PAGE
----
For example, longtime Senate Minority Leader Everett Dirksen, a consistent conservative, developed a good relationship with the Senate's majority leaders, Democrats Lyndon B. Johnson and Mike Mansfield. On foreign policy, Dirksen reversed his isolationism to support the internationalism of both President Eisenhower and Kennedy.

In 1964, Southern Democrats staged a 54-day filibuster to block passage of the Civil Rights bill. But Senator Dirksen, with a coalition of Republicans and Democrats, introduced a substitute, slightly weaker bill that passed in the Senate. The House-Senate conference committee then adopted the Senate version of the bill. Moreover, Dirksen helped write and pass not only the Civil Rights Act of 1964 but also the Open Housing Act of 1968, both landmarks of civil rights legislation.

(And speaking of filibuster, despite its use by Dixicrats to block civil rights legislation, it was invoked far less than in our recent era, as a recent analysis shows).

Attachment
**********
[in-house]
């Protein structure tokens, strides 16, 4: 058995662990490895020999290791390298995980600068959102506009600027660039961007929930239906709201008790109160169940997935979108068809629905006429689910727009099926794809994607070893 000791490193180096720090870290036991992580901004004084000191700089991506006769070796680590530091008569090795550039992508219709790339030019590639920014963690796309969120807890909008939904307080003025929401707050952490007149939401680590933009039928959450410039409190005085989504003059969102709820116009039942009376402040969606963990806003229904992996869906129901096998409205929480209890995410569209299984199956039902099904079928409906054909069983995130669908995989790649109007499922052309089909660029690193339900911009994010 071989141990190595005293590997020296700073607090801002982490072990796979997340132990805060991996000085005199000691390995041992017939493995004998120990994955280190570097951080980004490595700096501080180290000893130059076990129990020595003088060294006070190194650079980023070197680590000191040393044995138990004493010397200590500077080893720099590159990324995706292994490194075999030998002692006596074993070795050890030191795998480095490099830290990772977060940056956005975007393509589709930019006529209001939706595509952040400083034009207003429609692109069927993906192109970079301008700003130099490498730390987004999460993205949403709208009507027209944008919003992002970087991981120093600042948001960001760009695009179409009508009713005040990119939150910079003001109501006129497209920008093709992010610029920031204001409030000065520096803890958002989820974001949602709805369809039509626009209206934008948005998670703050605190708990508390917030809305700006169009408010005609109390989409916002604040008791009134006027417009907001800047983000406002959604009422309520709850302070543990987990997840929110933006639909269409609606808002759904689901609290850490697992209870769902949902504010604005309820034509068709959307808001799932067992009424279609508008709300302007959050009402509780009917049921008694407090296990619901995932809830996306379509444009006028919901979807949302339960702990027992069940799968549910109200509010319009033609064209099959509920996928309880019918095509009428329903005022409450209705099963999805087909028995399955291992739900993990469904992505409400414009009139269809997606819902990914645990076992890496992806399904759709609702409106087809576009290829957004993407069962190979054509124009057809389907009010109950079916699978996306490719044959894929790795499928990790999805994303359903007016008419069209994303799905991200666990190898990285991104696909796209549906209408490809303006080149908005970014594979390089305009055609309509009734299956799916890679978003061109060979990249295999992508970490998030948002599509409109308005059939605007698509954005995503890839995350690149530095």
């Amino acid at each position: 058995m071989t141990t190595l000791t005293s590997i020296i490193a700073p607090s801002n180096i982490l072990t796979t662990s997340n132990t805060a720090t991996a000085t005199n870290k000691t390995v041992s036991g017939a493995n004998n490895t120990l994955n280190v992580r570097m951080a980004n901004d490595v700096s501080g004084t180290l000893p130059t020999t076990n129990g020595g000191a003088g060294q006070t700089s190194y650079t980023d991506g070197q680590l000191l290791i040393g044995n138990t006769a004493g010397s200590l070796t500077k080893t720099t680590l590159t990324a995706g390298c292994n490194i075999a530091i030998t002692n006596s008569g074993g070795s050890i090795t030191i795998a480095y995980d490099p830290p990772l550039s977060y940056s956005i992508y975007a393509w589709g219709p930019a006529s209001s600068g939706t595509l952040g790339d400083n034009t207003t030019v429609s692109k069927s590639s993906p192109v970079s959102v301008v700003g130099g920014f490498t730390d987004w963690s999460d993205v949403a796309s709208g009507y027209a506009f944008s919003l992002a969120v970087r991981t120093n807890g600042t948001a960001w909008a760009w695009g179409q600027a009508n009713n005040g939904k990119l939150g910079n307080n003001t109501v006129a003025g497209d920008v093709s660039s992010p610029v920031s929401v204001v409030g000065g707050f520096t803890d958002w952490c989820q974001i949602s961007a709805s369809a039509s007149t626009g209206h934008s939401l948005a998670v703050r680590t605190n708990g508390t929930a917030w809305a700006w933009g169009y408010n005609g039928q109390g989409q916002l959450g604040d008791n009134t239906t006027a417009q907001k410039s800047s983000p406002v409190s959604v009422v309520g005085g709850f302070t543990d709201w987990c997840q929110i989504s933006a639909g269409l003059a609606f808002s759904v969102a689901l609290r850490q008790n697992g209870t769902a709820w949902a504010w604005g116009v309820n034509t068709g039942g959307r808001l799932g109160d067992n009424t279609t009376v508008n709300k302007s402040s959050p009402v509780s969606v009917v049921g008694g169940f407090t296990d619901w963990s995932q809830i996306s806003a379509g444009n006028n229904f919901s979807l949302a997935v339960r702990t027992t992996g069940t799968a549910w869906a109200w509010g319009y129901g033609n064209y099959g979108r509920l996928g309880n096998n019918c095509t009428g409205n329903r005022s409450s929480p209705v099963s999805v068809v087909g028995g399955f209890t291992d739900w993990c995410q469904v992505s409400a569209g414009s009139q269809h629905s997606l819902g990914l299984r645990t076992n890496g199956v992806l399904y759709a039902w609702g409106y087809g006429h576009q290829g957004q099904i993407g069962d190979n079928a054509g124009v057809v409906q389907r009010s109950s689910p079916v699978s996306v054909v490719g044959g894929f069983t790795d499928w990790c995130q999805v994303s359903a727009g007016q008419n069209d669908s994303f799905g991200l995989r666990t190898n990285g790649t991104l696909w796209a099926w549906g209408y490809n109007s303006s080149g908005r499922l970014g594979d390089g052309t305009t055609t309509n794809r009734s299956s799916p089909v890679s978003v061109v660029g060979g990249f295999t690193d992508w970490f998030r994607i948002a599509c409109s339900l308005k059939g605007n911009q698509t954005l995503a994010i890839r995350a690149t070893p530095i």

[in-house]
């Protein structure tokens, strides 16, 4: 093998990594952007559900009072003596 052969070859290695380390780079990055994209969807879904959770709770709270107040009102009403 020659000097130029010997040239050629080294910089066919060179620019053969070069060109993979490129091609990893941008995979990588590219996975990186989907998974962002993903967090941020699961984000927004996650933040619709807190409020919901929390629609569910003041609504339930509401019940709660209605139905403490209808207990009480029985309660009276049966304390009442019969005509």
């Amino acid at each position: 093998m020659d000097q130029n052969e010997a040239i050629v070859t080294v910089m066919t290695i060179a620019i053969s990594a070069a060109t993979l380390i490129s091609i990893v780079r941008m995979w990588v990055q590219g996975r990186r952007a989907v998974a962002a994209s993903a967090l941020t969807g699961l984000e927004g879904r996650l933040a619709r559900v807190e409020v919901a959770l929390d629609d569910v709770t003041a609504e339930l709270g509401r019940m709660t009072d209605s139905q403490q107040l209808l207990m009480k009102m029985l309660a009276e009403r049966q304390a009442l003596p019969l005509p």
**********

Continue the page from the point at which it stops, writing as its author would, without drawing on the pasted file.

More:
On the House side during that same period of Republican and Democratic collaboration, Republican Majority Leader Charles Halleck, a staunch conservative and strong opponent of the liberal social proposals of Kennedy and Johnson, nevertheless was a strong advocate for the Civil Rights Act and was key to its passage.

And, even with all we now know about Nixon -- whom the Tea Party dominance of today would probably castigate as a radical left-winger and "big government" guy -- he recognized the need for collaborating with the "enemy" and using government in practical ways. He created the EPA by executive order, and advocated a health care system more radical than Obamacare.

Today, in the aftermath of the Tea Party's destruction of center-right Republicans like Richard Lugar and others, it may be more than just wishful thinking to think that those who have been hiding out will start demonstrating some courage and strength -- some "brass," in Bill Clinton's term -- reassert themselves and push back against the right-wing dominance of their party that's undermined legislative action and harmed the country.

Douglas LaBier, Ph.D., a business psychologist and psychotherapist, is director of the Center for Progressive Development in Washington, D.C. You may contact him at To learn more about him, click here.